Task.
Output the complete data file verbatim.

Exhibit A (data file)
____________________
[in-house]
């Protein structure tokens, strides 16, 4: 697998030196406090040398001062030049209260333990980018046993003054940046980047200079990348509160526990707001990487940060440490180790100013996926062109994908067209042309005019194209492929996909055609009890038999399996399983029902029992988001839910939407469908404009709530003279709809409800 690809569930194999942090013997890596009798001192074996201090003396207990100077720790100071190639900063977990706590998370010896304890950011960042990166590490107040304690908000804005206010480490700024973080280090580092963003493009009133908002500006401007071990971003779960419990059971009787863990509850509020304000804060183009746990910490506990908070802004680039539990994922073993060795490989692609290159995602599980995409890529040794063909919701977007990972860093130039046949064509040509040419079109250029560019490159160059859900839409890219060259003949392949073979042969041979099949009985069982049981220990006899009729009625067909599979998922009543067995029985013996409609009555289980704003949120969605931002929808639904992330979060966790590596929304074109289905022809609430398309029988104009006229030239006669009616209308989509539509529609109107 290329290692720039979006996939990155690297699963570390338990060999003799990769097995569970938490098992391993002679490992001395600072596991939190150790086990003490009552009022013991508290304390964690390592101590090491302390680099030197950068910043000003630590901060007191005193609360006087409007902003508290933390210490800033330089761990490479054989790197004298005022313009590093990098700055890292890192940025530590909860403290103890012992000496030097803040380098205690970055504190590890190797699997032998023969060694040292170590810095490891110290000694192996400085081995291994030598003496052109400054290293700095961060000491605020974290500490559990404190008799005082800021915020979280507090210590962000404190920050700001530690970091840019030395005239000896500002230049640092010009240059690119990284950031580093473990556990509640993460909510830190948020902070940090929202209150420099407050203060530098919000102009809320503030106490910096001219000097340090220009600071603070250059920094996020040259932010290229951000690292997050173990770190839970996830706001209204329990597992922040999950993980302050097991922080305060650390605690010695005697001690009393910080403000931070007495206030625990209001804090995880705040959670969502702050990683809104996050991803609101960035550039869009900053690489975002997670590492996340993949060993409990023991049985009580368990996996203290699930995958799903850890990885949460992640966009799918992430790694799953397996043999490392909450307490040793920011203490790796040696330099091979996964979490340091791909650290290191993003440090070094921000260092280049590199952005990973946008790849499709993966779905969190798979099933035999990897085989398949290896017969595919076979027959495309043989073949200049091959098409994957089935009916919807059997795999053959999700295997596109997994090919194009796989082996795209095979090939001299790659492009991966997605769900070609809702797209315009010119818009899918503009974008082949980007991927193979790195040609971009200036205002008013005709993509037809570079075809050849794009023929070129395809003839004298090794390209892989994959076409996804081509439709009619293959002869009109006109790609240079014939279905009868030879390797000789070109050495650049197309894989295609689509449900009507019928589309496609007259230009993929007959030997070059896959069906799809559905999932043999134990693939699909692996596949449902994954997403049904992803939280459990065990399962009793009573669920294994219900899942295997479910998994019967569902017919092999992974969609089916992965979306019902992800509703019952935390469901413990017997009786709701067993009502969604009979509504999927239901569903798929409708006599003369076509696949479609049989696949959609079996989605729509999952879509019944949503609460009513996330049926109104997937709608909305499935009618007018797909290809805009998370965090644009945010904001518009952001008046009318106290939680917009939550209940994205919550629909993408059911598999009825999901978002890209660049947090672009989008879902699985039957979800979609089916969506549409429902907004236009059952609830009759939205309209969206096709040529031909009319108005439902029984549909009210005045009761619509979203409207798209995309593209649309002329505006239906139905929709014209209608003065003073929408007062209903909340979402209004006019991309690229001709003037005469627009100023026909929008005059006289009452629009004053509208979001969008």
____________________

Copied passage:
[in-house]
């Protein structure tokens, strides 16, 4: 697998030196406090040398001062030049209260333990980018046993003054940046980047200079990348509160526990707001990487940060440490180790100013996926062109994908067209042309005019194209492929996909055609009890038999399996399983029902029992988001839910939407469908404009709530003279709809409800 690809569930194999942090013997890596009798001192074996201090003396207990100077720790100071190639900063977990706590998370010896304890950011960042990166590490107040304690908000804005206010480490700024973080280090580092963003493009009133908002500006401007071990971003779960419990059971009787863990509850509020304000804060183009746990910490506990908070802004680039539990994922073993060795490989692609290159995602599980995409890529040794063909919701977007990972860093130039046949064509040509040419079109250029560019490159160059859900839409890219060259003949392949073979042969041979099949009985069982049981220990006899009729009625067909599979998922009543067995029985013996409609009555289980704003949120969605931002929808639904992330979060966790590596929304074109289905022809609430398309029988104009006229030239006669009616209308989509539509529609109107 290329290692720039979006996939990155690297699963570390338990060999003799990769097995569970938490098992391993002679490992001395600072596991939190150790086990003490009552009022013991508290304390964690390592101590090491302390680099030197950068910043000003630590901060007191005193609360006087409007902003508290933390210490800033330089761990490479054989790197004298005022313009590093990098700055890292890192940025530590909860403290103890012992000496030097803040380098205690970055504190590890190797699997032998023969060694040292170590810095490891110290000694192996400085081995291994030598003496052109400054290293700095961060000491605020974290500490559990404190008799005082800021915020979280507090210590962000404190920050700001530690970091840019030395005239000896500002230049640092010009240059690119990284950031580093473990556990509640993460909510830190948020902070940090929202209150420099407050203060530098919000102009809320503030106490910096001219000097340090220009600071603070250059920094996020040259932010290229951000690292997050173990770190839970996830706001209204329990597992922040999950993980302050097991922080305060650390605690010695005697001690009393910080403000931070007495206030625990209001804090995880705040959670969502702050990683809104996050991803609101960035550039869009900053690489975002997670590492996340993949060993409990023991049985009580368990996996203290699930995958799903850890990885949460992640966009799918992430790694799953397996043999490392909450307490040793920011203490790796040696330099091979996964979490340091791909650290290191993003440090070094921000260092280049590199952005990973946008790849499709993966779905969190798979099933035999990897085989398949290896017969595919076979027959495309043989073949200049091959098409994957089935009916919807059997795999053959999700295997596109997994090919194009796989082996795209095979090939001299790659492009991966997605769900070609809702797209315009010119818009899918503009974008082949980007991927193979790195040609971009200036205002008013005709993509037809570079075809050849794009023929070129395809003839004298090794390209892989994959076409996804081509439709009619293959002869009109006109790609240079014939279905009868030879390797000789070109050495650049197309894989295609689509449900009507019928589309496609007259230009993929007959030997070059896959069906799809559905999932043999134990693939699909692996596949449902994954997403049904992803939280459990065990399962009793009573669920294994219900899942295997479910998994019967569902017919092999992974969609089916992965979306019902992800509703019952935390469901413990017997009786709701067993009502969604009979509504999927239901569903798929409708006599003369076509696949479609049989696949959609079996989605729509999952879509019944949503609460009513996330049926109104997937709608909305499935009618007018797909290809805009998370965090644009945010904001518009952001008046009318106290939680917009939550209940994205919550629909993408059911598999009825999901978002890209660049947090672009989008879902699985039957979800979609089916969506549409429902907004236009059952609830009759939205309209969206096709040529031909009319108005439902029984549909009210005045009761619509979203409207798209995309593209649309002329505006239906139905929709014209209608003065003073929408007062209903909340979402209004006019991309690229001709003037005469627009100023026909929008005059006289009452629009004053509208979001969008």